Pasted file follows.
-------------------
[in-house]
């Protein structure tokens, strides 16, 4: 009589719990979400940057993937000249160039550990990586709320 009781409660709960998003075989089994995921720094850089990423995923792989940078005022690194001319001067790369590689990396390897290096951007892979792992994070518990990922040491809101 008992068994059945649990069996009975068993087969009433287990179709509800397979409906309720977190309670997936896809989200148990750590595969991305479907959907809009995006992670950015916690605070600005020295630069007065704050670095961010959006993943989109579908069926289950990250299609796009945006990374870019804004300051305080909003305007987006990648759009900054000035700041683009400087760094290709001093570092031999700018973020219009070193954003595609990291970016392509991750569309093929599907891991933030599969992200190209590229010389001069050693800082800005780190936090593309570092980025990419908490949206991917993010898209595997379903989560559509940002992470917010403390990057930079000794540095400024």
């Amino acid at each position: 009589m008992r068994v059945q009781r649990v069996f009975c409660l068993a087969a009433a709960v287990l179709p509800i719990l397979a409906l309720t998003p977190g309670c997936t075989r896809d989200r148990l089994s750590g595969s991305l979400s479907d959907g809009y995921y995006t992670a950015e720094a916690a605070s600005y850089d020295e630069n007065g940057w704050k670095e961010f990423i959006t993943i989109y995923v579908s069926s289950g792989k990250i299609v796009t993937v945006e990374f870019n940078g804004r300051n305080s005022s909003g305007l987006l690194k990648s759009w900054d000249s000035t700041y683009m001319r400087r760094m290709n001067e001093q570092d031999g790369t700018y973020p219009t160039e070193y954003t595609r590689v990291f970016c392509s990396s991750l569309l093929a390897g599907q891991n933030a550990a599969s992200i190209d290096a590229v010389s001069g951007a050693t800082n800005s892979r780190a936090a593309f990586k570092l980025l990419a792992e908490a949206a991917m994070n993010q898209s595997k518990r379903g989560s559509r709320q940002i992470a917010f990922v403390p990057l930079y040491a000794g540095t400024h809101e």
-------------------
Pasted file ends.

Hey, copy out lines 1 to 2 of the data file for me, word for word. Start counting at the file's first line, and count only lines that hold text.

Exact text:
[in-house]
């Protein structure tokens, strides 16, 4: 009589719990979400940057993937000249160039550990990586709320 009781409660709960998003075989089994995921720094850089990423995923792989940078005022690194001319001067790369590689990396390897290096951007892979792992994070518990990922040491809101 008992068994059945649990069996009975068993087969009433287990179709509800397979409906309720977190309670997936896809989200148990750590595969991305479907959907809009995006992670950015916690605070600005020295630069007065704050670095961010959006993943989109579908069926289950990250299609796009945006990374870019804004300051305080909003305007987006990648759009900054000035700041683009400087760094290709001093570092031999700018973020219009070193954003595609990291970016392509991750569309093929599907891991933030599969992200190209590229010389001069050693800082800005780190936090593309570092980025990419908490949206991917993010898209595997379903989560559509940002992470917010403390990057930079000794540095400024």